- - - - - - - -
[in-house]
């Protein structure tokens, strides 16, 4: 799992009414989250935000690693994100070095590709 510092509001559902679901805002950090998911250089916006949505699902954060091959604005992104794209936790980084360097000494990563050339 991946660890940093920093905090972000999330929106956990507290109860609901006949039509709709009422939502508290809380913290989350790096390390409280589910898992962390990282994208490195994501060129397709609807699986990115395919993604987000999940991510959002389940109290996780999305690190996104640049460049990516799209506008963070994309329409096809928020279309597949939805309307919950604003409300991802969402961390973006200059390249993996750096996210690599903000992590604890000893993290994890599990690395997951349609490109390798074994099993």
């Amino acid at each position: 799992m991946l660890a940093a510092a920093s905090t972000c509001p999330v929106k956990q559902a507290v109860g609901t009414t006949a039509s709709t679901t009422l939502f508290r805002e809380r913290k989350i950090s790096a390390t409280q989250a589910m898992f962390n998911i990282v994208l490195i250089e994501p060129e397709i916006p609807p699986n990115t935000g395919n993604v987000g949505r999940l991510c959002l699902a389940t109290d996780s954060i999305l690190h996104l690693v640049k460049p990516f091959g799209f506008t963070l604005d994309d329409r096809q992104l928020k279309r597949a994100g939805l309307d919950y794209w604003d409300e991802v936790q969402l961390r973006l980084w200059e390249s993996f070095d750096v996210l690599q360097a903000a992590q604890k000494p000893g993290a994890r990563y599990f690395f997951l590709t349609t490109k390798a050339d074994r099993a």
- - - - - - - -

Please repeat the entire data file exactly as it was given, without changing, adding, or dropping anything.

[in-house]
């Protein structure tokens, strides 16, 4: 799992009414989250935000690693994100070095590709 510092509001559902679901805002950090998911250089916006949505699902954060091959604005992104794209936790980084360097000494990563050339 991946660890940093920093905090972000999330929106956990507290109860609901006949039509709709009422939502508290809380913290989350790096390390409280589910898992962390990282994208490195994501060129397709609807699986990115395919993604987000999940991510959002389940109290996780999305690190996104640049460049990516799209506008963070994309329409096809928020279309597949939805309307919950604003409300991802969402961390973006200059390249993996750096996210690599903000992590604890000893993290994890599990690395997951349609490109390798074994099993």
């Amino acid at each position: 799992m991946l660890a940093a510092a920093s905090t972000c509001p999330v929106k956990q559902a507290v109860g609901t009414t006949a039509s709709t679901t009422l939502f508290r805002e809380r913290k989350i950090s790096a390390t409280q989250a589910m898992f962390n998911i990282v994208l490195i250089e994501p060129e397709i916006p609807p699986n990115t935000g395919n993604v987000g949505r999940l991510c959002l699902a389940t109290d996780s954060i999305l690190h996104l690693v640049k460049p990516f091959g799209f506008t963070l604005d994309d329409r096809q992104l928020k279309r597949a994100g939805l309307d919950y794209w604003d409300e991802v936790q969402l961390r973006l980084w200059e390249s993996f070095d750096v996210l690599q360097a903000a992590q604890k000494p000893g993290a994890r990563y599990f690395f997951l590709t349609t490109k390798a050339d074994r099993a």